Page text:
7 Ways to Save a Turkey
F&W Executive Food Editor Tina Ujlaki reveals the best ways to salvage your Thanksgiving dinner when common turkey disasters strike. Most importantly, remember this: “Gravy has a lot of magical powers,” says Ujlaki.
© Con Poulos
Michael Symon's Perfect Turkey
1. If your turkey hasn’t defrosted… Season the still-frozen bird and put it in the oven. It’s safe to cook a turkey from the frozen state, according to the US Department of Agriculture. Cooking time will be at least 50 percent longer than it is for a fully thawed turkey (for example, a bird that would ordinarily be done in four hours will likely take six hours to cook).
2. If your roasting pan is too small… Roast the turkey on the largest baking sheet in your kitchen or snag a deep disposable foil roasting pan.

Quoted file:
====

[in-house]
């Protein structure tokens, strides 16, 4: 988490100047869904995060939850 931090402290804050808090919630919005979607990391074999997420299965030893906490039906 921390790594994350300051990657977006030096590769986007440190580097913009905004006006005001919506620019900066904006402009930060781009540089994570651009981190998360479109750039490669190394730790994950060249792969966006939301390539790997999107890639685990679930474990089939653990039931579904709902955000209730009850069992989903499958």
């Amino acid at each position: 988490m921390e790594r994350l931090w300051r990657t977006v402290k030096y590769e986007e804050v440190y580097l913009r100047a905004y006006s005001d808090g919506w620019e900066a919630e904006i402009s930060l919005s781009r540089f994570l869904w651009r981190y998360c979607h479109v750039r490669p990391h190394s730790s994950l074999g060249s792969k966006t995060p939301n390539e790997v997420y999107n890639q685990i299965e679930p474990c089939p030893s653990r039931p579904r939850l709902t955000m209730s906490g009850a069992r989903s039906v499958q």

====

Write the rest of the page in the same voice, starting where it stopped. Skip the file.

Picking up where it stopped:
3. If you forgot to remove the giblets… Years ago, giblets were usually packed in a plastic bag within the bird, which led to some scary plastic-scented roasts. But now most come wrapped in paper, possibly because poultry companies realized that so many people forgot to remove them. Cooking the paper-wrapped giblets won’t affect the taste or safety of the turkey—just remember to remove them before serving.
4. If you overcook the turkey… Use a very sharp knife to minimize shredding, and make sure you have lots of gravy. “There are so many other foods on the table that an overcooked turkey bathed in delicious gravy won’t be the focus,” says Ujlaki.
5. If you undercook the turkey… Since the breast finishes cooking first, remove the legs and wings, and put them back in a pan to continue roasting on their own. You can always pretend you’re serving the turkey in two courses: white meat first, then dark meat. Or save the dark pieces for awesome leftovers.
6. If one turkey isn't enough… When there’s a risk of last-minute guests, roast an extra breast instead of making two turkeys—few ovens have room for more than one turkey.
7. If your turkey is too salty… Counteract saltiness with a sweet gravy and sweet cranberry sauce.